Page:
Hoops hot shots

When they face the Florida Gators, Tennessee's perimeter players shoot lights-out. When they face the Kentucky Wildcats, however, those same Vols shoot as if the lights already WERE out.

Sunday's 79-75 win at Gainesville was merely another example of this phenomenon. The Big Orange shot a blistering 65.5 percent (19 of 29) from the floor, including 77.8 percent (7 of 9) from 3-point range, en route to a 45-33 halftime lead. Tennessee cooled a bit after intermission, of course, but still finished at 52.6 percent from both the field (30 of 57) and from 3 (10 of 19).

The display of marksmanship wasn't terribly surprising, given how well Tennessee shot in the Jan. 31 meeting with the Gators at Knoxville. The Vols drained a season-high twelve 3-point baskets that night and finished at 49.1 percent overall (29 of 49) en route to a 79-63 romp.

Now contrast those performances in its two wins vs. Florida to Tennessee's performances in its two losses vs. Kentucky:

The Jan. 13 game at Knoxville saw the Vols sink just 37.9 percent (25 of 66) from the floor and 26.1 percent (6 of 23) from 3. The Feb. 21 rematch at Lexington was even worse. Tennessee made a frigid 31.7 percent (20 of 63) from the floor and a putrid 16.7 percent (4 of 24) from beyond the arc.

The obvious question: Why does a Tennessee squad that can't shoot a lick vs. Kentucky shoot so well vs. Florida?

"Florida plays matchup zone," UT head coach Bruce Pearl explained during his weekly news conference. "They do give you some space. They have great respect for our inside game and our ability to drive the ball to the basket. Therefor, there were some opportunities to shoot the ball (Sunday) against that zone."

Pearl noted that he "used to be a really good zone coach" during his days as an assistant to Dr. Tom Davis at Boston College, Stanford and Iowa. When he accepted the head coaching reins at Div. II Southern Indiana, however, Pearl discovered there were fewer great athletes but more great shooters at that level of play.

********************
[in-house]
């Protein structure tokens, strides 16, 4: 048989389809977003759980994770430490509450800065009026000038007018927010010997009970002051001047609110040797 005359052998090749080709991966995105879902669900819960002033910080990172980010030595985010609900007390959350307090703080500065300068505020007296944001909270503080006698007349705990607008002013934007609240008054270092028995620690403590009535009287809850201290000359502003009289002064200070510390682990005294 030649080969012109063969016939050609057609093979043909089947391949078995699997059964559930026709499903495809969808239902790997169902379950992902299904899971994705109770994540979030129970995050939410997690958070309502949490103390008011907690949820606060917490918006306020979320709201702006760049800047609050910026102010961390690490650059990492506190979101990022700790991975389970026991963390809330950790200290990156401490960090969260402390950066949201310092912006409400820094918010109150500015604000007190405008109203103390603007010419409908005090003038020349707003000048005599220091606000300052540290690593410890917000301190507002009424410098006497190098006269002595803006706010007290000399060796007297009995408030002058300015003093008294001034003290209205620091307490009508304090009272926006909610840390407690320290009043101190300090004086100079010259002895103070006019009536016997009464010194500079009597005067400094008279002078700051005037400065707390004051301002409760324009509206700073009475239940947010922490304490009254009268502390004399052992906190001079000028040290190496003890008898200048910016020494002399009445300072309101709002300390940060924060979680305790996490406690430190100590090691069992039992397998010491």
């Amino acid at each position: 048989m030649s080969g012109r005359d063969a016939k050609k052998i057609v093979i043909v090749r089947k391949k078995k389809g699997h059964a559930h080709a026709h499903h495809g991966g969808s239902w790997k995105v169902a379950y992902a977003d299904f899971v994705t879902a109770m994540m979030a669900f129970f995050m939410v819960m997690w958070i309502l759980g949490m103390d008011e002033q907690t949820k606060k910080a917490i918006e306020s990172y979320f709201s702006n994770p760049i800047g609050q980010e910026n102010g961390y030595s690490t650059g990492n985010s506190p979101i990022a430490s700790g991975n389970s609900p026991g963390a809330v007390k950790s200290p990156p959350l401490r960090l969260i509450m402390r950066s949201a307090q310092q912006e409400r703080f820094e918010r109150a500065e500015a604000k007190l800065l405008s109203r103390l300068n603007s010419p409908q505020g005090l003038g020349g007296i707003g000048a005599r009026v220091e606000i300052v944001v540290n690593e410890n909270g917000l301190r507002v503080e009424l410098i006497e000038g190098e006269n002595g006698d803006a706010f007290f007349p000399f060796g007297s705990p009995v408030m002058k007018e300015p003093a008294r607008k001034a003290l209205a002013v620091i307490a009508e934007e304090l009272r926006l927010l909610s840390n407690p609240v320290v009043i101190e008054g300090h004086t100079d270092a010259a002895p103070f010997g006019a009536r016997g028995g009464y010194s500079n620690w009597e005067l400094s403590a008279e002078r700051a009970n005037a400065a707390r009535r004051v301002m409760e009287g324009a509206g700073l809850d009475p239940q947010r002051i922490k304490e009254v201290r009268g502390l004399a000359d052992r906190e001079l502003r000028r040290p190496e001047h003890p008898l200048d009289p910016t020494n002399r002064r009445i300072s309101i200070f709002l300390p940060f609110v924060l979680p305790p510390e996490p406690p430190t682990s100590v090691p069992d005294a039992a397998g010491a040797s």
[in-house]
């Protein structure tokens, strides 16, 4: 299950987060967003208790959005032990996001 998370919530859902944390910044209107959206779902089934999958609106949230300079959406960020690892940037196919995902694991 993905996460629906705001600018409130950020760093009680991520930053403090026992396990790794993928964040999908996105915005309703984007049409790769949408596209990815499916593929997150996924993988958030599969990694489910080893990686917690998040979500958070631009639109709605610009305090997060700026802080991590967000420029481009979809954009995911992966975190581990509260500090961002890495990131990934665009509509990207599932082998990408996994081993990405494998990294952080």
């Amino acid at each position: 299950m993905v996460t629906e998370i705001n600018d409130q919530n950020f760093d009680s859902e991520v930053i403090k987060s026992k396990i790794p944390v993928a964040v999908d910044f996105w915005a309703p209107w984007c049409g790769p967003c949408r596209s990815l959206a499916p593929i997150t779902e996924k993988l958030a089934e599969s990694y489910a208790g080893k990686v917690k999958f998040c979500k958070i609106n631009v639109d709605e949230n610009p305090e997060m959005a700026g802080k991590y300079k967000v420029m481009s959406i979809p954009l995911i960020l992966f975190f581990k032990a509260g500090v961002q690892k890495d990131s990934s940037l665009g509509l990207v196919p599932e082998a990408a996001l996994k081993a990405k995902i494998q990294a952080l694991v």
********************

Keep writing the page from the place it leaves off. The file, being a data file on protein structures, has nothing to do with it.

"I was coaching kids from Indiana and Kentucky, and those guys can shoot the ball like nobody's business," Pearl said. "No matter how good a zone coach I was, you couldn't play a lot of zone in Division II (against kids from) Indiana and Kentucky, so I got away from zone."

Although Pearl suggests his ability to coach zone offense and zone defense grew a little rusty during those Southern Indiana days, the Vols' showings against Florida's matchup zone suggest it's coming back to him pretty quickly. Tennessee drained thirteen 3-pointers vs. the Gators in the 2008 meeting at Knoxville and romped 104-82, then shot 52.4 percent overall and 45.0 percent from 3 in winning the rematch at Gainesville 89-86.

"I think we do a good job against zone defense," Pearl said. "I think it's because there was a time when I was a good zone coach and I knew the things you need to do to attack it."

Because a good zone defense clogs the lane and invites long-range shots, offensive patience is a key. Tennessee hasn't shown a lot of offensive patience this season, but the two Florida games were exceptions to this rule ... especially Sunday's game at Gainesville.

"The guys did a good job of scoring in space, making the extra pass, turning down a good shot to get a better shot," Pearl noted. "How many times did the ball get kicked out, somebody shot-faked then turned it down?"

Enough times to shoot the lights out against Florida ... again.

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